Friday, October 26, 2012
George Dickel Gives A Different Taste To LDI Rye
When Templeton debuted in 2005, the company was extremely secretive about where it was made. They wanted people to believe it was made in Templeton, Iowa, since mythology about that small town’s Prohibition-era reputation as a leading illegal whiskey source was the heart and soul of the company’s marketing strategy. That was impossible, since the company got its license as a distilled spirits producer the same year it launched its product, which as a straight rye whiskey had to be at least two years old, and tasted more like five or six.
Obviously, Templeton was whiskey made by another distiller, but who? Most lists of the usual suspects (including mine) didn’t include the old Seagram’s distillery in Lawrenceburg, Indiana, which turned out to be the source. Little was known about that distillery, then owned by Pernod-Ricard, except that it made Seagram’s Gin, Seagram’s Vodka, and Seagram’s Seven Crown Blended Whiskey, but no straight whiskeys sold in the U.S.
Since then, many straight ryes have been introduced using whiskey made by the distillery best known as Lawrenceburg Distillers Indiana (LDI), which last year was sold to MGP Ingredients, Inc. of Atchison, Kansas. Templeton was the first to bring LDI’s unique 95% rye to market and George Dickel Rye may be the last, as least for now, since almost all of LDI’s current rye inventory is less than a year old. (Dickel has its supply locked up.)
The recipe, which calls for 95% rye grain and 5% malt, was developed many years ago, when Seagram’s still reigned. It was created by Larry Ebersold, then master distiller there. At first they made a standard rye whiskey, just 51% rye, the rest corn and malt. They wanted more rye flavor so they experimented with a recipe that was 80% unmalted rye and 20% malted rye. Everyone loved the result except the accountants, because malted rye is expensive, so they changed the proportions to 95% unmalted and just 5% malted rye. Still too expensive, said the accountants, so they replaced the rye malt with standard barley malt, and that’s the recipe LDI makes today.
The whiskey was always intended to be an ingredient in blends, not a straight. The company liked it so well for that purpose they decided to make it at their plant in Gimli, Manitoba, for use in Crown Royal and other Canadian whiskeys. They failed because a crucial strain of bacteria, native to Indiana, couldn’t survive beyond one generation in the harsher Canadian climate.
Since Templeton, the LDI rye has appeared as straight rye whiskey from High West, Redemption, Filibuster, Smooth Ambler, James E. Pepper, and now Diageo's Bulleit and George Dickel.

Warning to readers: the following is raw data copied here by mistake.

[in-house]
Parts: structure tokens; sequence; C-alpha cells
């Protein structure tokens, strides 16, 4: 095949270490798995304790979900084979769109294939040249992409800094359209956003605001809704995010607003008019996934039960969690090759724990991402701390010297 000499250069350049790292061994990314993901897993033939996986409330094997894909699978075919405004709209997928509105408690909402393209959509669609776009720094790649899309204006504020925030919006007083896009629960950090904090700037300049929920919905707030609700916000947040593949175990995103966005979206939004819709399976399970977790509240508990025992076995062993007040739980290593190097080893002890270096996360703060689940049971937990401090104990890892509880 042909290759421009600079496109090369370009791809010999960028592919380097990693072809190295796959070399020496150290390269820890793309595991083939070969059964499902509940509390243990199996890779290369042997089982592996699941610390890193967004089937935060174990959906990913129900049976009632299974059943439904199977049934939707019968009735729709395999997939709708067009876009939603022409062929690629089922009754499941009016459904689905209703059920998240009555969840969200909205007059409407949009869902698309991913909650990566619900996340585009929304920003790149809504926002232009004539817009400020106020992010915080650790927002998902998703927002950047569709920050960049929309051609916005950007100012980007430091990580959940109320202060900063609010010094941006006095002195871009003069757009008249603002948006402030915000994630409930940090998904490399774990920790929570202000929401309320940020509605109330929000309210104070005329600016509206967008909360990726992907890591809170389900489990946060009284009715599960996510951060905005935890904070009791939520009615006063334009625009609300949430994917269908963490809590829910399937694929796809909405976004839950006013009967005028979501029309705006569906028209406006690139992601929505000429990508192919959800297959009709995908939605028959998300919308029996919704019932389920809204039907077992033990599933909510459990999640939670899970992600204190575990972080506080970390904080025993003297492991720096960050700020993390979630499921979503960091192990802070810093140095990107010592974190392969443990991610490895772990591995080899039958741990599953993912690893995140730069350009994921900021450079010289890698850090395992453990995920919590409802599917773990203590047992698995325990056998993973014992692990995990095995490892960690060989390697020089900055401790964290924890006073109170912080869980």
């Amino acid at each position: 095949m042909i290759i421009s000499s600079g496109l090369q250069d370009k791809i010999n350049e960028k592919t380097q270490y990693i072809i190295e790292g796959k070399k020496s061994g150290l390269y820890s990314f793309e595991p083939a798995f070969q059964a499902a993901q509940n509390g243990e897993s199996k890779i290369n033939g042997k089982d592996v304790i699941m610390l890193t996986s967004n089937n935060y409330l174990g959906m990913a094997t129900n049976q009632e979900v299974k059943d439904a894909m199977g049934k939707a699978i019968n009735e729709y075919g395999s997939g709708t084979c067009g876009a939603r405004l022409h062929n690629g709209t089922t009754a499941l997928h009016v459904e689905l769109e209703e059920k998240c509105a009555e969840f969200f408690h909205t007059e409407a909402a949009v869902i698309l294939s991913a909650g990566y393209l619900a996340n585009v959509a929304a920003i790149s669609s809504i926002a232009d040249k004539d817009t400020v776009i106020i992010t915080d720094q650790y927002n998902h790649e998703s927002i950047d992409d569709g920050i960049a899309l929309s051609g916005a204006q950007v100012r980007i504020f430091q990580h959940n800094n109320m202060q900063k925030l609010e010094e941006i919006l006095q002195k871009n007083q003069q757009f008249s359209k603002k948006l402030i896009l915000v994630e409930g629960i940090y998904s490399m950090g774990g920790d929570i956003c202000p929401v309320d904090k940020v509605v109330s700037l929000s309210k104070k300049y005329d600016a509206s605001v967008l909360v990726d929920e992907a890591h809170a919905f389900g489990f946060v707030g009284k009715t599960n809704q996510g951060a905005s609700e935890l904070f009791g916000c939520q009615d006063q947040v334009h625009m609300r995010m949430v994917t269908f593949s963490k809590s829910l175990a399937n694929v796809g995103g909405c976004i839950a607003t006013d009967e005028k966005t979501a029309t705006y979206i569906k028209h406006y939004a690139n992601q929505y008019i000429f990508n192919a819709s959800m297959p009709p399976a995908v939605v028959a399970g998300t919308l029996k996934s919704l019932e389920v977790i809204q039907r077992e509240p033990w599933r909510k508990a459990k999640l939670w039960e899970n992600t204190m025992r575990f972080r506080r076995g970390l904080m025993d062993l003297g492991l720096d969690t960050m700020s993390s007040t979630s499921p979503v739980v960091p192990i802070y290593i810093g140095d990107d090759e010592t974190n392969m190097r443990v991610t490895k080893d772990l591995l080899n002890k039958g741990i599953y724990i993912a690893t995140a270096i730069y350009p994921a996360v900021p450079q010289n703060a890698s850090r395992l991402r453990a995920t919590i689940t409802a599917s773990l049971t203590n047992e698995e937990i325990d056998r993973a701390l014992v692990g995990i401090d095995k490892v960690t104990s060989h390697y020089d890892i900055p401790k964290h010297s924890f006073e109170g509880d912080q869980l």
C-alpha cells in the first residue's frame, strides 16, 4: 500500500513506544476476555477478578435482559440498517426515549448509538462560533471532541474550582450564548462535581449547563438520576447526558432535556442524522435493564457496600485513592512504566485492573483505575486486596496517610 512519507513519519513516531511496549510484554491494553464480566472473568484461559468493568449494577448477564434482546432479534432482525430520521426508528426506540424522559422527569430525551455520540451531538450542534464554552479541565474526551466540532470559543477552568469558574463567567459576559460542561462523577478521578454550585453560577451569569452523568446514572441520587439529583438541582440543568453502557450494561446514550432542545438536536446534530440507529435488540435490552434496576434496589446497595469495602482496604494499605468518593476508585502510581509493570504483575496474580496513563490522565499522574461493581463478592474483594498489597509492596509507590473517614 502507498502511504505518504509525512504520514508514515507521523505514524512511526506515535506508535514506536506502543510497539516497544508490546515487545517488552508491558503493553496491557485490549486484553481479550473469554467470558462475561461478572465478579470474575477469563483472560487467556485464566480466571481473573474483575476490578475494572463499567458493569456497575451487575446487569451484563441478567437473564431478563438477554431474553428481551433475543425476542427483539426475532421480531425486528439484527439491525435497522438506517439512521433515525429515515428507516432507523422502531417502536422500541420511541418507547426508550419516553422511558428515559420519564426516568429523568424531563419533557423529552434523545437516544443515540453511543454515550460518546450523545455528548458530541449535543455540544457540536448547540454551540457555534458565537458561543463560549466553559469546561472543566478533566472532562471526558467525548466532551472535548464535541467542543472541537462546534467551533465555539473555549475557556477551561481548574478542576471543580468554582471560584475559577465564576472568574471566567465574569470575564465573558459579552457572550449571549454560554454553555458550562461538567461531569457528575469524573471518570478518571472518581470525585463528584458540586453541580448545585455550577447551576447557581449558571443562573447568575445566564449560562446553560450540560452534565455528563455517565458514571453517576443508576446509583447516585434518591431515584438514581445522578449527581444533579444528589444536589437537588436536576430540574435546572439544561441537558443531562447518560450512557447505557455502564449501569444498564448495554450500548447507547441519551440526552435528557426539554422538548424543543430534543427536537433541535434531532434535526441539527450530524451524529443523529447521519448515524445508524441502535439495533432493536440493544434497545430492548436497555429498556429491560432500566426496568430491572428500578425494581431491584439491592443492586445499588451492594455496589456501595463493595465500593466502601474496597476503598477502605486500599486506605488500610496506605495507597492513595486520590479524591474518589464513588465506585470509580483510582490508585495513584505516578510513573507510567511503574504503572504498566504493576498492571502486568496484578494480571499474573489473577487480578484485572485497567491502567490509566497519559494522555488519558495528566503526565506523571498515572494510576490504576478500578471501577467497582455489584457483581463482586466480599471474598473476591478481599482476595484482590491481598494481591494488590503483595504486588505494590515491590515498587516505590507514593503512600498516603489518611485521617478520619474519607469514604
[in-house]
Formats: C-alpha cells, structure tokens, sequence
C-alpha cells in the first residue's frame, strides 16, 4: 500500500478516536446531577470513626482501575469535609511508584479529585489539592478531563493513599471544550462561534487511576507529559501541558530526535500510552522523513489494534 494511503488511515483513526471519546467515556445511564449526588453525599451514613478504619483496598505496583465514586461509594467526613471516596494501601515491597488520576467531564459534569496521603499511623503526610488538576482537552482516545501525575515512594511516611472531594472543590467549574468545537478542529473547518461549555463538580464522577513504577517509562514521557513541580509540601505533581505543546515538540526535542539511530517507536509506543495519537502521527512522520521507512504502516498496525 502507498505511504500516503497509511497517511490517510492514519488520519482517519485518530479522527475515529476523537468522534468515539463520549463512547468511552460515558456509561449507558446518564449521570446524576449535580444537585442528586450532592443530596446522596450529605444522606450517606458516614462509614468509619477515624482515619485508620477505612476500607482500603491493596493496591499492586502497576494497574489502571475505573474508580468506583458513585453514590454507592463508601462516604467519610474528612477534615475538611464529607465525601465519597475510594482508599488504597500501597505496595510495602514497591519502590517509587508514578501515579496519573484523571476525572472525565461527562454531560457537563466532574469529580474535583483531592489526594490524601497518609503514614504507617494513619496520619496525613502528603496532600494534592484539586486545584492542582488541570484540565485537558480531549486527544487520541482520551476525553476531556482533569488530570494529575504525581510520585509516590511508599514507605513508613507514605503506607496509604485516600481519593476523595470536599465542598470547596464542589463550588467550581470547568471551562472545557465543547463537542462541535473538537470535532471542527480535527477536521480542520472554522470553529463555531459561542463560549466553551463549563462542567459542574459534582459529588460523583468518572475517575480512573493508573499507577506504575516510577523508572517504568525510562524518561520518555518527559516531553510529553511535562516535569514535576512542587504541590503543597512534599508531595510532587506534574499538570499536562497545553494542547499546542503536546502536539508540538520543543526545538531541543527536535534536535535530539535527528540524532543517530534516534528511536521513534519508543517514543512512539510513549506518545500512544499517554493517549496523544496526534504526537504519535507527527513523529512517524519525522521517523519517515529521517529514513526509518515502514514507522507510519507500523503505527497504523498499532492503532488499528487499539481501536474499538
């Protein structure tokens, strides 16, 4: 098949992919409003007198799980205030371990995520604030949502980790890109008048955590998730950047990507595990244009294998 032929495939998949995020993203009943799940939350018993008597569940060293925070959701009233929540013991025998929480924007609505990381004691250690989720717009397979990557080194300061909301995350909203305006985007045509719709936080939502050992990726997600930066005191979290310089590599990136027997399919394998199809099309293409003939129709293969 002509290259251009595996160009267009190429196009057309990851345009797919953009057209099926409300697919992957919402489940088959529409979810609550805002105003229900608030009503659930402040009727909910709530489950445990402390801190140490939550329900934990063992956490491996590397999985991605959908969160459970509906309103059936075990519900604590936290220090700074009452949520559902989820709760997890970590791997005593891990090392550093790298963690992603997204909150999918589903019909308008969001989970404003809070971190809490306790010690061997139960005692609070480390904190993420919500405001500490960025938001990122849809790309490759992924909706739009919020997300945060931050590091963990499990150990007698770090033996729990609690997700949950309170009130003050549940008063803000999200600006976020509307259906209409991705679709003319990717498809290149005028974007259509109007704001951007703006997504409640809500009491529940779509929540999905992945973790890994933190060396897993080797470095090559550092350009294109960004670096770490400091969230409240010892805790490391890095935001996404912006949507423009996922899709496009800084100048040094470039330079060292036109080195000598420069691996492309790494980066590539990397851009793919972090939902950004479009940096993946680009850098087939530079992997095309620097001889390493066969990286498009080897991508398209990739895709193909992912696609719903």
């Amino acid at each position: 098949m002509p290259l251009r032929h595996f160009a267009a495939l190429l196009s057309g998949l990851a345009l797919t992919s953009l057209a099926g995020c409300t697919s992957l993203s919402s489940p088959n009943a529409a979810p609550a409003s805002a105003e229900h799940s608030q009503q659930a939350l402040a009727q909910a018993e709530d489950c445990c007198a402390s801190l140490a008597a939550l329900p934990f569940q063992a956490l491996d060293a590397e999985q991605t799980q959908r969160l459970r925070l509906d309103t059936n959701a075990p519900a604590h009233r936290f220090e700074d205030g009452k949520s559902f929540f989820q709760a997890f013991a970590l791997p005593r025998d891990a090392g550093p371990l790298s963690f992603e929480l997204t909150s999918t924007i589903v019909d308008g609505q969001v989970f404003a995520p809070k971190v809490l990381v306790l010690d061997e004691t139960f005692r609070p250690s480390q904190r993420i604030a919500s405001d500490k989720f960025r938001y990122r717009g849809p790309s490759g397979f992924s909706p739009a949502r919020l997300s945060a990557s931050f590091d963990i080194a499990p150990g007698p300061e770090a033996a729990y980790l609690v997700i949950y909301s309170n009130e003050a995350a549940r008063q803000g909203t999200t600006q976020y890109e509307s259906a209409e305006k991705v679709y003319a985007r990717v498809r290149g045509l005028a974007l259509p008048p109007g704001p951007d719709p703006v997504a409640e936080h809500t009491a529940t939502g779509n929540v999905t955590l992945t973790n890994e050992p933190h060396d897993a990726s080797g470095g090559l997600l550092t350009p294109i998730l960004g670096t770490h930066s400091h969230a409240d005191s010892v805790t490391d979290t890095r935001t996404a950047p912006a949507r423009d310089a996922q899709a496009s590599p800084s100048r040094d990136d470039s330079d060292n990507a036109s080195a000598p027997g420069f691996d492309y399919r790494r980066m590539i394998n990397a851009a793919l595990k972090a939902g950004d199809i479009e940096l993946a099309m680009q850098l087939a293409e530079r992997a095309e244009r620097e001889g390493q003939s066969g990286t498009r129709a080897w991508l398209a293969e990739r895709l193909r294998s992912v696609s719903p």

Although Diageo doesn’t own LDI, they’re its biggest customer. For several years, Diageo has worked with LDI to develop rye whiskey products for Bulleit (released last year) and Dickel (coming soon) using the LDI rye. The Bulleit version is very similar to Templeton but the Dickel Rye is different.
According to Dickel Master Distiller John Lunn, the aged whiskey is transported from Indiana to the Diageo bottling facility in Plainfield, Illinois, near Chicago. There it meets up with charcoal sent from the Dickel distillery near Tullahoma, Tennessee. At Plainfield, it goes through the exact same charcoal mellowing process as George Dickel Tennessee Whisky does at the distillery. The only difference is that the Tennessee Whisky is filtered before aging and the rye is filtered after aging. It is done in the same way using the same charcoal, after chilling the whiskey to 40°F.
Compared to Bulleit Rye, the difference in flavor is dramatic. Critics of filtering claim it makes any whiskey less flavorful, but that’s not the case here. There is plenty of flavor, but it’s different. Bulleit Rye is fruity but the fruits it suggests are red grapes, plums, and dark berries. Dickel Rye has a strong citrus flavor, suggesting variously grapefruit or pineapple. It’s appropriately sweet with a little bitterness, like peanut brittle, licorice or sassafras. There’s some soot and also raspberry and apricot.
If Dickel Rye does well it will be good for LDI, since Lunn says there are no plans to distill rye at the Tullahoma plant. “We’re concentrating on making the best Tennessee Whisky we can,” he says. They’re not planning to expand the distillery or build more warehouses either, but they have 600 acres, so there’s plenty of room to grow. There are no other products or projects, such as limited edition releases, that Lunn wants to talk about, “but we’re always looking at innovation, what we can do and what the people want,” he says.
At 42, Lunn is one of the youngest master distillers for a major producer. He was trained by his predecessor, Dave Backus, and even got to meet Ralph Dupps, who built the current Dickel distillery in 1958. Dupps gave him one piece of advice, “Don’t change a damn thing.”
He hasn’t. Dickel is unique in operating almost exactly as it did 50 years ago, with no computerized control systems.
The business has been buzzing about rye whiskey for almost a decade, but in the last year or so several new ryes have been introduced as line extensions of major bourbon or Tennessee whiskey brands, including Jack Daniel’s, Knob Creek, Bulleit, and now George Dickel. This should prove whether or not the heavily-publicized rye whiskey revival really has legs or not.
NOTE 10/29: Made a correction today based on information received from Diageo. When Lunn said they 'use the same charcoal," I incorrectly assumed they filtered it at the distillery. Instead they send the charcoal to Plainfield, Illinois, where Dickel is bottled. Sorry about that.